Dollar Traders See Jobs Data as Obstacle After Post-Brexit Fade

  • Greenback weakens as Fed may be on hold for rate increases
  • Investors to parse central-banker speeches after U.K. vote

Currency traders will be looking at next week’s jobs report for clues on the dollar’s direction after the greenback had its worst week in a month.

A gauge of the U.S. currency erased gains after the U.K.’s Brexit decision sent shock waves through financial markets and diminished the chances of a Federal Reserve interest-rate increase any time soon. As political paralysis in Britain looms over Europe, investors will turn their attention to the U.S., where Fed Vice Chairman Stanley Fischer said policy makers will monitor international headwinds and the pace of the economy to determine the timing of interest-rate increases.

“Because the Fed is on hold for a very long time, the strong dollar, risk-off trade is fading,” said Jonathan Lewis, chief investment officer of Fiera Capital Corp.’s U.S. unit, who manages $15 billion.

The U.S. currency surged on June 24 and 27 as investors sought refuge assets in the wake of Britain’s shock decision to the leave the European Union before giving back those gains. The greenback has upended analysts’ forecasts this year, weakening against the euro and yen on concern that global growth would impair the Fed’s ability to boost borrowing costs.

The Bloomberg Dollar Spot Index, which tracks the currency against 10 major peers, slid 0.4 percent. The greenback fell 0.2 percent against the euro to $1.1136 in the five days to Friday and rose 0.3 percent to 102.52 yen.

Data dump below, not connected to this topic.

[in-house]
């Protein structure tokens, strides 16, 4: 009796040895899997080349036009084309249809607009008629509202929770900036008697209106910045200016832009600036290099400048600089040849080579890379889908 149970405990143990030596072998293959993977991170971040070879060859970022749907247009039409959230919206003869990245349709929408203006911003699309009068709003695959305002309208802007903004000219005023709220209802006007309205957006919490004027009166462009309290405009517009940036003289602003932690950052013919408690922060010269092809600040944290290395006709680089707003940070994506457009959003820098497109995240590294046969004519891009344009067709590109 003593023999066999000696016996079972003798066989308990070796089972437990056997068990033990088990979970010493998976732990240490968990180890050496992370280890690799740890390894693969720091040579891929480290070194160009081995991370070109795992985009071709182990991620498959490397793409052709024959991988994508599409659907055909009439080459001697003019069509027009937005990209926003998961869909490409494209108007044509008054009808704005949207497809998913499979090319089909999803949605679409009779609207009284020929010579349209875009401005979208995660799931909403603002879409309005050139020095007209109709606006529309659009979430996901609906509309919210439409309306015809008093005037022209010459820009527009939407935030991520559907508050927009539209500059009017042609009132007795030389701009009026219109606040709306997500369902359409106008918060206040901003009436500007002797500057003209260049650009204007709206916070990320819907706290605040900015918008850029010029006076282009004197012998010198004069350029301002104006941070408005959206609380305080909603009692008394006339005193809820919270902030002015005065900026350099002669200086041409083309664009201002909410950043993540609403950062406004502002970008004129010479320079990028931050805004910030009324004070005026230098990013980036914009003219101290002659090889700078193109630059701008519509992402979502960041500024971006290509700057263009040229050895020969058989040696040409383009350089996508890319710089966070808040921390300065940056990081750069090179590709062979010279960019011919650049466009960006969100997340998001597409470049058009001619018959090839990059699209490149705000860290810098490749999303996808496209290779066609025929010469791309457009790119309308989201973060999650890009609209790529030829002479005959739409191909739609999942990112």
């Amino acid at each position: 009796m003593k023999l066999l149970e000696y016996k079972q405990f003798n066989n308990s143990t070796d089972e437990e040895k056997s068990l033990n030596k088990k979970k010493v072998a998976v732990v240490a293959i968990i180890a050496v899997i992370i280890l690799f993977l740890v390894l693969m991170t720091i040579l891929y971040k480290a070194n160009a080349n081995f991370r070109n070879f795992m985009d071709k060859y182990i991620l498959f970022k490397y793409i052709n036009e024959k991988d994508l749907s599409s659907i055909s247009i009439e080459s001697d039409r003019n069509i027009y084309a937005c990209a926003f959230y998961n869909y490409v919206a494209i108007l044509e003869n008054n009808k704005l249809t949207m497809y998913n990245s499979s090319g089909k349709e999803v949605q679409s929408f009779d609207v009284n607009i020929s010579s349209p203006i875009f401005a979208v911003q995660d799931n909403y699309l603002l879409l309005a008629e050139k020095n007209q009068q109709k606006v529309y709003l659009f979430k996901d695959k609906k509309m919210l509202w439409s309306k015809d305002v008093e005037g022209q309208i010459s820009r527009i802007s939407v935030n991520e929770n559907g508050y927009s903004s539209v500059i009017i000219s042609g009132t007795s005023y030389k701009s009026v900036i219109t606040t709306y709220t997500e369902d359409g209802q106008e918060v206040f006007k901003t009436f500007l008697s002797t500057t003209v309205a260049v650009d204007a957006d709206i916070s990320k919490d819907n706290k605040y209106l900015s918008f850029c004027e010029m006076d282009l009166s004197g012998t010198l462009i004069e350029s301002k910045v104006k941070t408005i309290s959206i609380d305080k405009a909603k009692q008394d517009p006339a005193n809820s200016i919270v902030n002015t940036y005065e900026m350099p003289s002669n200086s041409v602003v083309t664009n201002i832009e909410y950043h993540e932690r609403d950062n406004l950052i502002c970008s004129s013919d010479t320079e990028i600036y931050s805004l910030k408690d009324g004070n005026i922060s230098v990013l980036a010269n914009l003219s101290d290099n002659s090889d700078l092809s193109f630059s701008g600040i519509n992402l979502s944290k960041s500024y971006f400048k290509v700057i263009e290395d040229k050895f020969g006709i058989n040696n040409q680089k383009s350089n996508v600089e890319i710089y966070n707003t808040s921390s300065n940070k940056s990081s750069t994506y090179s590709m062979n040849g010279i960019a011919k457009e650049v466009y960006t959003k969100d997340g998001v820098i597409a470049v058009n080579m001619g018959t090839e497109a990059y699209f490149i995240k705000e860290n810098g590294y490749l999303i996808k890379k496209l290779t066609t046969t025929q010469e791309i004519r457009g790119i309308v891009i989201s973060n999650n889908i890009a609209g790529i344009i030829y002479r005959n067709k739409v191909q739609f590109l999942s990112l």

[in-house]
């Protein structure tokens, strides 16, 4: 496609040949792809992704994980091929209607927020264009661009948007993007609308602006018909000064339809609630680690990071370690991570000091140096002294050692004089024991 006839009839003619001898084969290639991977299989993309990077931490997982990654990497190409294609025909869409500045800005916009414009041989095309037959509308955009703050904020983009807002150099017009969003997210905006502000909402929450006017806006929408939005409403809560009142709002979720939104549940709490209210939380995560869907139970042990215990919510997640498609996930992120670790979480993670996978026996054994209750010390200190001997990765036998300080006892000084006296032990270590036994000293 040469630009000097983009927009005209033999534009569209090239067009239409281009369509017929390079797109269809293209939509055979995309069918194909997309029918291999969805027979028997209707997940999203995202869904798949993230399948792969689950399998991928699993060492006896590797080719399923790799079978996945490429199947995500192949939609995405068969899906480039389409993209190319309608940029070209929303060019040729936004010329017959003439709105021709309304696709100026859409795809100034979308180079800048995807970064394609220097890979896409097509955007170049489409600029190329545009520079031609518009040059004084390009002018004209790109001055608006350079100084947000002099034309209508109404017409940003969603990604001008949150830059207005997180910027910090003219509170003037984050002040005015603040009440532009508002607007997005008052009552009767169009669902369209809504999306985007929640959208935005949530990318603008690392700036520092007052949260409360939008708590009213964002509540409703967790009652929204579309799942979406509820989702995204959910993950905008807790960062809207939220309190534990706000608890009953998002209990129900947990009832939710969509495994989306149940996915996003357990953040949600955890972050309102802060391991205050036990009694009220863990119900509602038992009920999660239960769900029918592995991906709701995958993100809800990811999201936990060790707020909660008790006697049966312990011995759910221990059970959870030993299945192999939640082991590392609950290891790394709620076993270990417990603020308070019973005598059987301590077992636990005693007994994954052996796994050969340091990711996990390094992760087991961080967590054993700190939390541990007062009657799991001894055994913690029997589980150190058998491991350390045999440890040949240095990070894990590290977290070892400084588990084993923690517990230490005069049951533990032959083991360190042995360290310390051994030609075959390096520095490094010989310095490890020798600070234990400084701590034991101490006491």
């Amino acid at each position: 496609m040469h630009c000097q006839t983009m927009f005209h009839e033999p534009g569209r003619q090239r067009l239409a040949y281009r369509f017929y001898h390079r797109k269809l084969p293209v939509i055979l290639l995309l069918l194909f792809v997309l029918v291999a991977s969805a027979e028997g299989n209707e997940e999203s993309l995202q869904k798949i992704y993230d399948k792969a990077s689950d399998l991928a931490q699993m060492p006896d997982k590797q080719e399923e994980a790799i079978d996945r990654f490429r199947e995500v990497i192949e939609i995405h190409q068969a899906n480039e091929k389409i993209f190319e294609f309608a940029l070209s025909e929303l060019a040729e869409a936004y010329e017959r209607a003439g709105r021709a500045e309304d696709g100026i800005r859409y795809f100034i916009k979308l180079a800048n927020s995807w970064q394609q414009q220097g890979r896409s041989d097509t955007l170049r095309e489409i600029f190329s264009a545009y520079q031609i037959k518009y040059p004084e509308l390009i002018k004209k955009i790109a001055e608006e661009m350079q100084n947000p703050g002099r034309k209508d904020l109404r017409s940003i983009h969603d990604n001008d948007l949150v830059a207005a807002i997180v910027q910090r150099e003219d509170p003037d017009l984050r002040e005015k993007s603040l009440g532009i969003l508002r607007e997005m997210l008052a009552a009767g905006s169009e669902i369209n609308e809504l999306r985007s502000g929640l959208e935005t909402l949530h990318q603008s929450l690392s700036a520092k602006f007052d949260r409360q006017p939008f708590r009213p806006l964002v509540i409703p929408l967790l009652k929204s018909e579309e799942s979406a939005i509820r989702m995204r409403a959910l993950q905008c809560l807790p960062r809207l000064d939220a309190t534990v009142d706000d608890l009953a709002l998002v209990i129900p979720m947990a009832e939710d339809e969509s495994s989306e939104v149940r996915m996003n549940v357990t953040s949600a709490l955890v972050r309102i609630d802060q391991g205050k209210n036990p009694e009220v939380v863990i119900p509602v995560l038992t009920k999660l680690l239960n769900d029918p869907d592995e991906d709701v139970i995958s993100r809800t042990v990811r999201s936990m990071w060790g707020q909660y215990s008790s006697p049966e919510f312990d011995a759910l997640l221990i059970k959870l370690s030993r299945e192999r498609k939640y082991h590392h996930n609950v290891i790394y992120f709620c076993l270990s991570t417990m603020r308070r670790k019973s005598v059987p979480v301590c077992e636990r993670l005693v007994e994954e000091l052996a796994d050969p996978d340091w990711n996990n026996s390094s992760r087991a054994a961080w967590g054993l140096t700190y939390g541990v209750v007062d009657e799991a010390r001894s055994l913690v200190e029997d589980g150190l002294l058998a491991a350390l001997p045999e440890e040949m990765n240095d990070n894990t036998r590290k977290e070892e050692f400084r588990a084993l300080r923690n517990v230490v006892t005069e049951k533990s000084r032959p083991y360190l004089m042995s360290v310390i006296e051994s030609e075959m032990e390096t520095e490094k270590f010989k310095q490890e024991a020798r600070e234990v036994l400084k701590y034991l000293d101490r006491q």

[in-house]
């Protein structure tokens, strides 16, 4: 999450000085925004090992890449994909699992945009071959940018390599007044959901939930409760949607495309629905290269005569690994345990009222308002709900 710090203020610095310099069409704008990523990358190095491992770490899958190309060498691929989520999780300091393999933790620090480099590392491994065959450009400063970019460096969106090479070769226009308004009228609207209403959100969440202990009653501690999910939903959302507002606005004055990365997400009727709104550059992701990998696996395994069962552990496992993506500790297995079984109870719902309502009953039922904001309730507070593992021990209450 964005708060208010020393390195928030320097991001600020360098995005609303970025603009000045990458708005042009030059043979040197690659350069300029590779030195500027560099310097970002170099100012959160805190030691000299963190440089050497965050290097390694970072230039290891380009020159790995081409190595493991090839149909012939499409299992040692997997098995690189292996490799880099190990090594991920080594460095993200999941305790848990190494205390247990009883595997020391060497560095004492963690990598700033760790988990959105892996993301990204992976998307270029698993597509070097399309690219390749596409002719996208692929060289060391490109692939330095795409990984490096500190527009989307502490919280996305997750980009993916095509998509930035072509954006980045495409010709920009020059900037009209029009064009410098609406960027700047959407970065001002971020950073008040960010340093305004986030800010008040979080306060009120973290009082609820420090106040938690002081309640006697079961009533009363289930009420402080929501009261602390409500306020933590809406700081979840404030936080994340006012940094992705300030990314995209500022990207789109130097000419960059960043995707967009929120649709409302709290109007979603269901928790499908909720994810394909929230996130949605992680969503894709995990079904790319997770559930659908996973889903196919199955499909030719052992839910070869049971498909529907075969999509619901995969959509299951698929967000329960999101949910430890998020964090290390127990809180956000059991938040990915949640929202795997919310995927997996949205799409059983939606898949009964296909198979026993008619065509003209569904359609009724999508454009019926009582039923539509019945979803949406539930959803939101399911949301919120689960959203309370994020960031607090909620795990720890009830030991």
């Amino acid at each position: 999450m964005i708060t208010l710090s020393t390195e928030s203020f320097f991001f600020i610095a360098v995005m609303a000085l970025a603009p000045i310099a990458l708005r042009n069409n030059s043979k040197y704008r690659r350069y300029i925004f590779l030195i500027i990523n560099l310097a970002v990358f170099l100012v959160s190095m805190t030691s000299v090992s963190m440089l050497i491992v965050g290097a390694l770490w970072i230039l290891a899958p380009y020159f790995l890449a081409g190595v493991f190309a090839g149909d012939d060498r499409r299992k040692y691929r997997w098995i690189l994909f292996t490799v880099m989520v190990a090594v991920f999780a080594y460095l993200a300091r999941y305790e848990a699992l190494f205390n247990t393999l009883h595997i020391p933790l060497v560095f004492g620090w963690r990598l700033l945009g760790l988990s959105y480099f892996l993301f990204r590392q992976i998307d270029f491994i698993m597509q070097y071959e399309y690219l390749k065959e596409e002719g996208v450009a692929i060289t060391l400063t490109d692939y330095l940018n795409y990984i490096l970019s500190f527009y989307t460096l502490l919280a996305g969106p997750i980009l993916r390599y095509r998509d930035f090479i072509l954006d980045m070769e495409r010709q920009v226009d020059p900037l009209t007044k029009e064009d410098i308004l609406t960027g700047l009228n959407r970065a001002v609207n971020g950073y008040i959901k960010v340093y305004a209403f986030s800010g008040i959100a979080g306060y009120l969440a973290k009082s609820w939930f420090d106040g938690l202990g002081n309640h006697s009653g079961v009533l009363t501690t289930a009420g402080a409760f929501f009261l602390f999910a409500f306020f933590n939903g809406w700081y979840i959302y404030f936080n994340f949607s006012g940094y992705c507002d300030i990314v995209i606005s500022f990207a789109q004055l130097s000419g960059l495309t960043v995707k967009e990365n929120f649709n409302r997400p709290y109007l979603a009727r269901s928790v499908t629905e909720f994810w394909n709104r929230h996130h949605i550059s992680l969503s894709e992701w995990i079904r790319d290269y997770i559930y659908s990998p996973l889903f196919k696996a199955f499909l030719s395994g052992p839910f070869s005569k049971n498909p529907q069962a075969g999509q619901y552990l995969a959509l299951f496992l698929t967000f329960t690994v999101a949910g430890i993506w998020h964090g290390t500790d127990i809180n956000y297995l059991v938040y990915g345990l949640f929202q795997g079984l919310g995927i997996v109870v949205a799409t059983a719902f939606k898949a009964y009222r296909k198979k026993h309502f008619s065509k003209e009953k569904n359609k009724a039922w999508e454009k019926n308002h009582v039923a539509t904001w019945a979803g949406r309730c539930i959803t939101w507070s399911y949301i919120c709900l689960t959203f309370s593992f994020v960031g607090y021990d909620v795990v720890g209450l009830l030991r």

Hedge funds and money managers reduced net-bullish wagers on the dollar, according to the Commodity Futures Trading Commission. Bets that the currency would rise outnumbered bearish positions by 96,184 contracts in the week to Tuesday, down from 130,989 a week earlier, CFTC data showed.

The U.S. employment report on July 8 is forecast to show nonfarm payrolls rose 175,000 last month, following a lower-than-projected increase of 38,000 in May that sent the dollar plunging by the most in six months. Minutes from the Fed’s last policy-setting meeting will be released on July 6.

“Disappointing U.S. data could fuel fears about an imminent slowdown and risk aversion could rear its ugly head again,” said Valentin Marinov, head of Group-of-10 currency strategy at Credit Agricole SA’s corporate and investment-bank unit in London. “Nonfarm payrolls and Fed minutes will be key for risk sentiment, and the U.S. dollar outlook.”

Traders are pricing in a 12 percent chance of the Fed raising rates this year, futures data show. Fed Bank of New York President William C. Dudley and Governor Daniel Tarullo are scheduled to speak next week, and market participants will parse their comments for any signals about the Fed’s path.

“I would pay more attention to Fed speakers next week and what are they saying about Brexit because that, to me, is going to matter more in terms of the July meeting and the September meeting” than the minutes, said Paresh Upadhyaya, director of currency strategy at Pioneer Investments in Boston, which oversees about $236 billion.

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